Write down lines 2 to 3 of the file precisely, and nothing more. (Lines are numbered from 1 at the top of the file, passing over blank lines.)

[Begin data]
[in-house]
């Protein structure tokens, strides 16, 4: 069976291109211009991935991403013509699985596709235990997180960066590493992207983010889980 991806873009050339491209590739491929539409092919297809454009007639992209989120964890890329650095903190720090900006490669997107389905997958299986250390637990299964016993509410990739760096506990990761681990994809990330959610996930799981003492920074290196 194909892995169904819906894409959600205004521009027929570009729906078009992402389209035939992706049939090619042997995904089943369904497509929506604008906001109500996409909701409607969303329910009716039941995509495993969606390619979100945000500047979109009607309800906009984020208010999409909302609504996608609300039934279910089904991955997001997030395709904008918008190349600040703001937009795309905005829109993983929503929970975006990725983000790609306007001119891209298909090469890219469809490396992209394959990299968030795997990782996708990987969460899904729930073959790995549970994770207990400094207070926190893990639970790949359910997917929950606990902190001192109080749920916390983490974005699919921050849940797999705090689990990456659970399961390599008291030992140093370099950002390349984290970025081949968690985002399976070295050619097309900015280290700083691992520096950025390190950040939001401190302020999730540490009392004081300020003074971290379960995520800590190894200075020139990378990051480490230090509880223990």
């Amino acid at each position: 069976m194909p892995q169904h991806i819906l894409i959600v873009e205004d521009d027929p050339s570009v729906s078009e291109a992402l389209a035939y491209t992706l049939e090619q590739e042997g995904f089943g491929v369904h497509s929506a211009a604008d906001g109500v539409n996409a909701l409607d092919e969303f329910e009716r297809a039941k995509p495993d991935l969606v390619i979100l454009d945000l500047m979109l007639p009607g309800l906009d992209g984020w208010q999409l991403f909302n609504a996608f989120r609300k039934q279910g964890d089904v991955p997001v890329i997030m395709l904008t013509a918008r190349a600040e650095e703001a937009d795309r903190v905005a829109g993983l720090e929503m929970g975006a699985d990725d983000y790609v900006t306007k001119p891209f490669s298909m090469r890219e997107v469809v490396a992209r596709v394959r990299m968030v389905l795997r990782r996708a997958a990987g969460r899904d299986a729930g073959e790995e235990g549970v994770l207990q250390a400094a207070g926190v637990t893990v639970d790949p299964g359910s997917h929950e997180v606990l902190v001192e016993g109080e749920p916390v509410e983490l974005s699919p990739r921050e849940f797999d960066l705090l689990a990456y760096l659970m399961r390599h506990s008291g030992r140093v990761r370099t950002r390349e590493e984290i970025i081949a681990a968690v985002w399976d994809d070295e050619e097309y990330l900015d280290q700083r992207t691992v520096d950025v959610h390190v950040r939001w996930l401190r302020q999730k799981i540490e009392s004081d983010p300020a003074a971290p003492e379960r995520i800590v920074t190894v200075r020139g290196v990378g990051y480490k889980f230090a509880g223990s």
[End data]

């Protein structure tokens, strides 16, 4: 069976291109211009991935991403013509699985596709235990997180960066590493992207983010889980 991806873009050339491209590739491929539409092919297809454009007639992209989120964890890329650095903190720090900006490669997107389905997958299986250390637990299964016993509410990739760096506990990761681990994809990330959610996930799981003492920074290196 194909892995169904819906894409959600205004521009027929570009729906078009992402389209035939992706049939090619042997995904089943369904497509929506604008906001109500996409909701409607969303329910009716039941995509495993969606390619979100945000500047979109009607309800906009984020208010999409909302609504996608609300039934279910089904991955997001997030395709904008918008190349600040703001937009795309905005829109993983929503929970975006990725983000790609306007001119891209298909090469890219469809490396992209394959990299968030795997990782996708990987969460899904729930073959790995549970994770207990400094207070926190893990639970790949359910997917929950606990902190001192109080749920916390983490974005699919921050849940797999705090689990990456659970399961390599008291030992140093370099950002390349984290970025081949968690985002399976070295050619097309900015280290700083691992520096950025390190950040939001401190302020999730540490009392004081300020003074971290379960995520800590190894200075020139990378990051480490230090509880223990």
């Amino acid at each position: 069976m194909p892995q169904h991806i819906l894409i959600v873009e205004d521009d027929p050339s570009v729906s078009e291109a992402l389209a035939y491209t992706l049939e090619q590739e042997g995904f089943g491929v369904h497509s929506a211009a604008d906001g109500v539409n996409a909701l409607d092919e969303f329910e009716r297809a039941k995509p495993d991935l969606v390619i979100l454009d945000l500047m979109l007639p009607g309800l906009d992209g984020w208010q999409l991403f909302n609504a996608f989120r609300k039934q279910g964890d089904v991955p997001v890329i997030m395709l904008t013509a918008r190349a600040e650095e703001a937009d795309r903190v905005a829109g993983l720090e929503m929970g975006a699985d990725d983000y790609v900006t306007k001119p891209f490669s298909m090469r890219e997107v469809v490396a992209r596709v394959r990299m968030v389905l795997r990782r996708a997958a990987g969460r899904d299986a729930g073959e790995e235990g549970v994770l207990q250390a400094a207070g926190v637990t893990v639970d790949p299964g359910s997917h929950e997180v606990l902190v001192e016993g109080e749920p916390v509410e983490l974005s699919p990739r921050e849940f797999d960066l705090l689990a990456y760096l659970m399961r390599h506990s008291g030992r140093v990761r370099t950002r390349e590493e984290i970025i081949a681990a968690v985002w399976d994809d070295e050619e097309y990330l900015d280290q700083r992207t691992v520096d950025v959610h390190v950040r939001w996930l401190r302020q999730k799981i540490e009392s004081d983010p300020a003074a971290p003492e379960r995520i800590v920074t190894v200075r020139g290196v990378g990051y480490k889980f230090a509880g223990s």